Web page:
Wednesday, January 4, 2012

Is Apple Losing Its Mojo? The iCloud Has At Least A Few Raindrops....

Apple’s once seamless experience, the “it just works”  mojo which every fanboy has waved in front of Windows centric guys like me for years like a red cape in front of a bull,  is being bloodied of late. In many ways, it pains me to write about these missteps. You see after decades performing network support, coding for, and proselytizing the merits of the Wintel ecosystem (particularly for mainstream businesses of all sizes), I have embraced the Apple Kool Aid. For the past six years, I have advocated that Apple’s walled garden approach is a “better mousetrap” for many, especially for individual users and smaller businesses.  The  lack of mainstream malware issues alone more than offsets the TCO (total cost of ownership) equation for virtually this entire, massive, user community despite the premium you pay for that stylish Apple packaging and logo  on the front end.

The tipping point for me, and many others, has been the undeniably joyous mobile experience of the iPod, iPhone, and iPad.   I have used every iteration of iPhone and iPad on a daily basis and have been accused of working for Apple, or at the very least being a shareholder (which sadly I am not, then or now!). I have happily related the personal and professional productivity these tools have added to my life on hundreds of occasions since the earliest days of the iPhone’s debut.  My tales and ad hoc demonstrations are responsible for “selling” dozens and dozens of iProducts to family, clients, and even passing strangers.
So why do I sense the winds may be changing…? Let me cite this recent, “unApplelike” experience:

Authentication!  With the addition of iCloud and its at times confusing subsets—Photo Stream; iCloud Music/Match—Home Sharing and of course the Apple Store, log in issues are surfacing with great frequency and causing (real losses of productivity, not to mention frustration). Ironically, in many instances, it is the long term Apple faithful, experiencing the most frustrations.

If you happen to be beginning your trip into Apple’s garden today, authentication can be administered in a straightforward manner. Sign up following Apple’s rules for user name and passwords when you register your first Apple Product. When you purchase your second (and Apple hopes your third, fourth, ….) use the same user name/password log in combination. When you add a new service to your personal ecosystem such as iCloud, iCloud Music (and yes they are different), Photo Sharing, Home Sharing, use the same authentication!  Adhere to a few more caveats which are known issues but aren’t highlighted in Apple’s many getting started videos and tutorials.

 For instance, don’t try to share your devices and content libraries with your family members.  Think you and your daughter should be able to listen to each other’s music while sitting around the house through your family iPad or through the family iTV? After all, you (Dad) in all likelihood paid for all that great “99 Cent” song content no matter what Apple ID your kid was signed on as when s/he hit that all so easy, “Buy Now” button! No way, Pops! Not if you (very rationally)  gave your kid their own Apple ID to say keep track of  their online spending (after all what Dad wants to give their kid unrestricted “Buy Now” rights to their Apple tied AMEX card at age eight???) or for any of number of other valid reasons. Multiply this several fold if your nuclear family (and number of Apple Accounts) is  larger than my little two person household (discounting the dog who to date hasn’t gotten into this circus beyond chewing on an Apple charging cord several years ago). Or how about reading an eBook and wanting to share it with your family member? Not likely (this one you can assign blame to the print publishing world who is even further behind the twenty-first century curve and the folks down the street from me on Music Row  many of whom still are living in denial of the “new” digital music world in which they live. But this is a topic for another post.)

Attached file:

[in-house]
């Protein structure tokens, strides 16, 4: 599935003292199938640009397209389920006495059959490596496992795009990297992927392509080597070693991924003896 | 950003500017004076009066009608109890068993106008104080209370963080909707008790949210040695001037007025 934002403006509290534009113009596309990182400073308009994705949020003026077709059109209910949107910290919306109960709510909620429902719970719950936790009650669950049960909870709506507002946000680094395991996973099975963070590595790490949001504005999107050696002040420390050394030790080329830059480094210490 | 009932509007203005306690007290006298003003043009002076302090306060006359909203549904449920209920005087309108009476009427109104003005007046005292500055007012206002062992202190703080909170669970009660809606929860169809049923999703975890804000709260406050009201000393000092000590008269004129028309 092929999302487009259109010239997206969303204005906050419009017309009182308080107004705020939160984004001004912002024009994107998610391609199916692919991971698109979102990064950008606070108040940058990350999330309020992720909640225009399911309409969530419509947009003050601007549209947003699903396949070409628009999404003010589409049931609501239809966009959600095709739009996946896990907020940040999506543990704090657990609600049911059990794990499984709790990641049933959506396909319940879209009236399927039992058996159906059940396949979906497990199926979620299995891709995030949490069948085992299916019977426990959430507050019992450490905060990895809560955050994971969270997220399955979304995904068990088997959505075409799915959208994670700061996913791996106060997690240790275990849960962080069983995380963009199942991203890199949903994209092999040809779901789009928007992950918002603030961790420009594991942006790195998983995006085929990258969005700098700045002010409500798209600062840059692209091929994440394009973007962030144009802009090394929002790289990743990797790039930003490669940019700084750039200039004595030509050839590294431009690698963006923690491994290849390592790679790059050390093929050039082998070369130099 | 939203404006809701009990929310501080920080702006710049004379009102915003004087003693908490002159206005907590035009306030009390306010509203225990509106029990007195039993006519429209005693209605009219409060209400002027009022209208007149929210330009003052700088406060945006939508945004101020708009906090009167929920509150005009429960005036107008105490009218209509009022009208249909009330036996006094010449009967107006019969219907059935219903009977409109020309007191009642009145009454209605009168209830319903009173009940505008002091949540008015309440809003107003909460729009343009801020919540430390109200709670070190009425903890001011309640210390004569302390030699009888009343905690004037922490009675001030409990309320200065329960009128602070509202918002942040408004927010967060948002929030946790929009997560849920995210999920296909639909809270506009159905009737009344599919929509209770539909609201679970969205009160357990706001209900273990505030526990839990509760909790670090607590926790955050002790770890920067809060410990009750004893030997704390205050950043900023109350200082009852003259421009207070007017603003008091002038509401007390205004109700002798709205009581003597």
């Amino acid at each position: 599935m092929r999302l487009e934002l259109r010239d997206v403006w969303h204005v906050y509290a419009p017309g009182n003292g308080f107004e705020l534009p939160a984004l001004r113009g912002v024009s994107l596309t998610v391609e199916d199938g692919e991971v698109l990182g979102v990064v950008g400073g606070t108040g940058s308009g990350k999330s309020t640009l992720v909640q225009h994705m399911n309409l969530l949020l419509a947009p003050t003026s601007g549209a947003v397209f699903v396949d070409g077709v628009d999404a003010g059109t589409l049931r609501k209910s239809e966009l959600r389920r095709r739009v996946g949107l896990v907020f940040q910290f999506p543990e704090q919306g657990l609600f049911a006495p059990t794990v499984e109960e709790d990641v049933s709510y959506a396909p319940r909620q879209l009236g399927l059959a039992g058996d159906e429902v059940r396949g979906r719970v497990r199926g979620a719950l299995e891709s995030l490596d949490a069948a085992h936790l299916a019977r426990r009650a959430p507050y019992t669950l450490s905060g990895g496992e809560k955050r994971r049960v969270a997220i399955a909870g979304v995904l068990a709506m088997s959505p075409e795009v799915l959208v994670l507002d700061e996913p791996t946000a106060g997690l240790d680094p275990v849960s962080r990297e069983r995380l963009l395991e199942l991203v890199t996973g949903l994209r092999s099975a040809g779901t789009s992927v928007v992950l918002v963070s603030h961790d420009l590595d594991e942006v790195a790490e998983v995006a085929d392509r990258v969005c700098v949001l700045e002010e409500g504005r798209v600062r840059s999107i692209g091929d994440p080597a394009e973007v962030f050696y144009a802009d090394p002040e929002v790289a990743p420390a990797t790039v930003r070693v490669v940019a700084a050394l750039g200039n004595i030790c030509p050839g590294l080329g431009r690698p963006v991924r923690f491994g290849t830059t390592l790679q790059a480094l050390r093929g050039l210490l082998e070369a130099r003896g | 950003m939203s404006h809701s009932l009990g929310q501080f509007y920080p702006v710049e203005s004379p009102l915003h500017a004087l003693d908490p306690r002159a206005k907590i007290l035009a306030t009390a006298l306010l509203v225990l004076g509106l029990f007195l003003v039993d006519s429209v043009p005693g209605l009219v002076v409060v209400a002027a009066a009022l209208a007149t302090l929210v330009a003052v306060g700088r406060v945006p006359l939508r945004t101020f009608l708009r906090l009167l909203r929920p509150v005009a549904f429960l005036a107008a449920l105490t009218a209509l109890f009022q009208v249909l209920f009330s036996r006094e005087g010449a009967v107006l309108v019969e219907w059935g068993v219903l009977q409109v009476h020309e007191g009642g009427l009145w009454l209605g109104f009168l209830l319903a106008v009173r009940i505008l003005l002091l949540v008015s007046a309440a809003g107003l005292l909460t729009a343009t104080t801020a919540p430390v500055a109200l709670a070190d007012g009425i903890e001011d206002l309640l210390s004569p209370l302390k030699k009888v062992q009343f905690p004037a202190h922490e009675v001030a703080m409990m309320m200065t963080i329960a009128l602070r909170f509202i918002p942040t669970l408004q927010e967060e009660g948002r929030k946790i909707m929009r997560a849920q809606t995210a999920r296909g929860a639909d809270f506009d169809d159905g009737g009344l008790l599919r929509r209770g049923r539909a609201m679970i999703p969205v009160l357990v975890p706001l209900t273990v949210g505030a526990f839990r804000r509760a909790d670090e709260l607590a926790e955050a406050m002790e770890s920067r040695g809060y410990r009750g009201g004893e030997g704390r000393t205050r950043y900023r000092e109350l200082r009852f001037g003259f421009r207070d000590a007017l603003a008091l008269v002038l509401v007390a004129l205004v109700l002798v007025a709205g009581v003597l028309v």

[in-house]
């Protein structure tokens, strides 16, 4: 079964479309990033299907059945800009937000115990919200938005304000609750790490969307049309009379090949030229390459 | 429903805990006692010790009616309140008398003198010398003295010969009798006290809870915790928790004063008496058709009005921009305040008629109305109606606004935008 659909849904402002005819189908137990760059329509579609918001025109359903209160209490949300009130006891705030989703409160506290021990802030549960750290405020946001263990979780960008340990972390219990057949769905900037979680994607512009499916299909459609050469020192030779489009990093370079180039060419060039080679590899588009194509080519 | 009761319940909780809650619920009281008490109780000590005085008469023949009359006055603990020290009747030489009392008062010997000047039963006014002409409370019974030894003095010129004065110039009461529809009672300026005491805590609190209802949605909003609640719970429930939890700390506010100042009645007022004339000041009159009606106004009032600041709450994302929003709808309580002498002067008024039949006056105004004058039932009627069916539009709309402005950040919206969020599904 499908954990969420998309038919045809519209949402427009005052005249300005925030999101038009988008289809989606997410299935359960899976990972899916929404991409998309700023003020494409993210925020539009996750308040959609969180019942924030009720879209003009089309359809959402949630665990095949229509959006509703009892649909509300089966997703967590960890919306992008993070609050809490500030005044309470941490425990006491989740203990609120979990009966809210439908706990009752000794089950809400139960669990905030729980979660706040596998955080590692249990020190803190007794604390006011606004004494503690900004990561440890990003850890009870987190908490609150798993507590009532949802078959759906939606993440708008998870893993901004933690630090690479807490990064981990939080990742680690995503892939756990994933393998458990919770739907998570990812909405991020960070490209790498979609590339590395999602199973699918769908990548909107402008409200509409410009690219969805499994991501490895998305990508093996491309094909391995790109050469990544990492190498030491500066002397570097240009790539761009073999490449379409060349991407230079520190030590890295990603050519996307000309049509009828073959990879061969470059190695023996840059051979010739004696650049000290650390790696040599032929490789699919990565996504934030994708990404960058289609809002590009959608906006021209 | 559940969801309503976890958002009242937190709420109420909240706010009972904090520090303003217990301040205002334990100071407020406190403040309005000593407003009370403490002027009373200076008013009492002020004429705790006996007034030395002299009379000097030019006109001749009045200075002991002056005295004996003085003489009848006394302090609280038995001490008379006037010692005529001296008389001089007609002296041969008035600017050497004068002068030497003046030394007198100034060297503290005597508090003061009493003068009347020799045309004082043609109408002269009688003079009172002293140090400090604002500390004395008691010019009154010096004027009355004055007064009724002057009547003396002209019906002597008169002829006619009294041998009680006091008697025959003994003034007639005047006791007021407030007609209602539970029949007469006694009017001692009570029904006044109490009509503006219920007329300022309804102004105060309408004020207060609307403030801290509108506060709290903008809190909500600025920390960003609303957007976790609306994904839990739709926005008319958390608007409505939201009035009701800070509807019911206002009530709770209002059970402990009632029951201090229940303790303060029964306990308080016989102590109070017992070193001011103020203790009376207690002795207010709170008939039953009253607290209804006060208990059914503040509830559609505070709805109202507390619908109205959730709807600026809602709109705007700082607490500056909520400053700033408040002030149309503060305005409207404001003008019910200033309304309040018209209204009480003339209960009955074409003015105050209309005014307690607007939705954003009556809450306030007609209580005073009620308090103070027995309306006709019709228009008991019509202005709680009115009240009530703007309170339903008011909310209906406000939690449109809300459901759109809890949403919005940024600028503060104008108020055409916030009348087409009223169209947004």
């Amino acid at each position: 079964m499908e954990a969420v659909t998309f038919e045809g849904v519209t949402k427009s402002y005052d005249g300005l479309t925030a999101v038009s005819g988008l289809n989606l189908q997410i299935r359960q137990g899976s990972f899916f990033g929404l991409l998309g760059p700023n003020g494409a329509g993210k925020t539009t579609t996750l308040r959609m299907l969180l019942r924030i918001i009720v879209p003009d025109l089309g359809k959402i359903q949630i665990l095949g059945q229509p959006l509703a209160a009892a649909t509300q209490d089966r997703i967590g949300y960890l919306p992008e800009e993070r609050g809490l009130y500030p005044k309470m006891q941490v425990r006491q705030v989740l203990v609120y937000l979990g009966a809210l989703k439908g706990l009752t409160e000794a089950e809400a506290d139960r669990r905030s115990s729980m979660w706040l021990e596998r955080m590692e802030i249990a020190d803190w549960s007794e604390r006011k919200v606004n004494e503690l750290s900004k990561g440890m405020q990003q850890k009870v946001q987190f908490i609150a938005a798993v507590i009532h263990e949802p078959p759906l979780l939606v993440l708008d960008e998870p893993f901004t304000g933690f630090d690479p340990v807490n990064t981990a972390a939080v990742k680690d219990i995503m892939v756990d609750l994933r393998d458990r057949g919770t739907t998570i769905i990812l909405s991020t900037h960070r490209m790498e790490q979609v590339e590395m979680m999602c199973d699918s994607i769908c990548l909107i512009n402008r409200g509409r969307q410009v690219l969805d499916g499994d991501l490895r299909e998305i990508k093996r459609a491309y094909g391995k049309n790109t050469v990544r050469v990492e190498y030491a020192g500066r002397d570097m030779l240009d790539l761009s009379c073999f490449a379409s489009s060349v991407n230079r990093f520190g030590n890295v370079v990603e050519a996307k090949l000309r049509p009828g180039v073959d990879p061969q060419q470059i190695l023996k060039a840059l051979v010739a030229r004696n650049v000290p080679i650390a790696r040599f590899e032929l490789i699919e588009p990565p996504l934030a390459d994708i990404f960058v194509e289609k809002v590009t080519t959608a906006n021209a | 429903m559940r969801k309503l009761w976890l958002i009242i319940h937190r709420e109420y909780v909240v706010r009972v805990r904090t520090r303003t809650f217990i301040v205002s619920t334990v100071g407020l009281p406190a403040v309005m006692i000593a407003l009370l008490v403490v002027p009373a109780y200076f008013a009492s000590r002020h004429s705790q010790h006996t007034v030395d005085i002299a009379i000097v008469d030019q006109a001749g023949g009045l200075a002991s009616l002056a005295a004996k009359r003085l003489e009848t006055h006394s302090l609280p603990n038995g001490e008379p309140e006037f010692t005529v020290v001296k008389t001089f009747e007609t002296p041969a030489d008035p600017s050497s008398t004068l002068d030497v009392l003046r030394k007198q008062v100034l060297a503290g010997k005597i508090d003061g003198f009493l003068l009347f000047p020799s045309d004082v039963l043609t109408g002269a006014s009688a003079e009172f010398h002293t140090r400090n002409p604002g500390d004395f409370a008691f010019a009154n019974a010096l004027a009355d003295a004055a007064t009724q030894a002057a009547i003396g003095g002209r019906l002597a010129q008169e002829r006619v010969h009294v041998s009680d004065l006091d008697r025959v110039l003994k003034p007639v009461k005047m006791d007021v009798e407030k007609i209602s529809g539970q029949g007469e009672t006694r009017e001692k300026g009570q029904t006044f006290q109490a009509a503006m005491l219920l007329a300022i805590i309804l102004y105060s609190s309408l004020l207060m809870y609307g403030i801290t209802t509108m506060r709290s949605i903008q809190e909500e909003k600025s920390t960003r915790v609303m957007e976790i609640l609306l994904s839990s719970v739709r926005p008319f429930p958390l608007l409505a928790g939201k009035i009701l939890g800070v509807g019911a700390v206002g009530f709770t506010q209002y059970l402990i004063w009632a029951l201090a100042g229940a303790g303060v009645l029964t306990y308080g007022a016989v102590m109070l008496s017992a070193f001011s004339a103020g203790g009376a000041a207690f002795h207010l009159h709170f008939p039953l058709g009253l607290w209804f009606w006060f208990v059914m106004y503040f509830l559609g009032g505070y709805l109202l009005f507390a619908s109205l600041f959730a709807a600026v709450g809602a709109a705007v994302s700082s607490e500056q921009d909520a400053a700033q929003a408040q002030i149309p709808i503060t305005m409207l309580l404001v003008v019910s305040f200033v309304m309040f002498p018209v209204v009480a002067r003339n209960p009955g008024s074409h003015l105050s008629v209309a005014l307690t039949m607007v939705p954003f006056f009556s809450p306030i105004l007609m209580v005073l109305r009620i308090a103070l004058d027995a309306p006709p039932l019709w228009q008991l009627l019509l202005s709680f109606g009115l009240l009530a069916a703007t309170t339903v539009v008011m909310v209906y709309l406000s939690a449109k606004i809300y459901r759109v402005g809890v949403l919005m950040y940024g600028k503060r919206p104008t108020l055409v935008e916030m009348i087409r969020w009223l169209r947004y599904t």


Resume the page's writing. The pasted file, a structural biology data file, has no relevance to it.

Don’t travel internationally (you can’t use the same credentials in Apple’s Japan iStore, as well as several other countries,  and in America). Again, certain legal issues make this separation necessary, but we expect Apple to solve these logistical hurdles for us, or at the very least make them well known "potholes," and not let us fall into these problems unwittingly!

You think everything you buy from Apple is yours to use on any device? You have to understand, it is your authentication, now really a verified email address, not your AMEX number, not even your Social Security Number, which is the glue holding your iCloud world together (or will tear it apart).

Problems, some severe, arise if you have multiple Apple IDs; happen to have an Apple ID which is not a fully qualified email address (such as “rwachs”) or have at one time accepted an Apple email account tied to the soon to be jettisoned, Mobile Me experience….?  If any of these situations applies to you, the promise of putting your life in Apple’s hands and servers can be filled with stormy iClouds….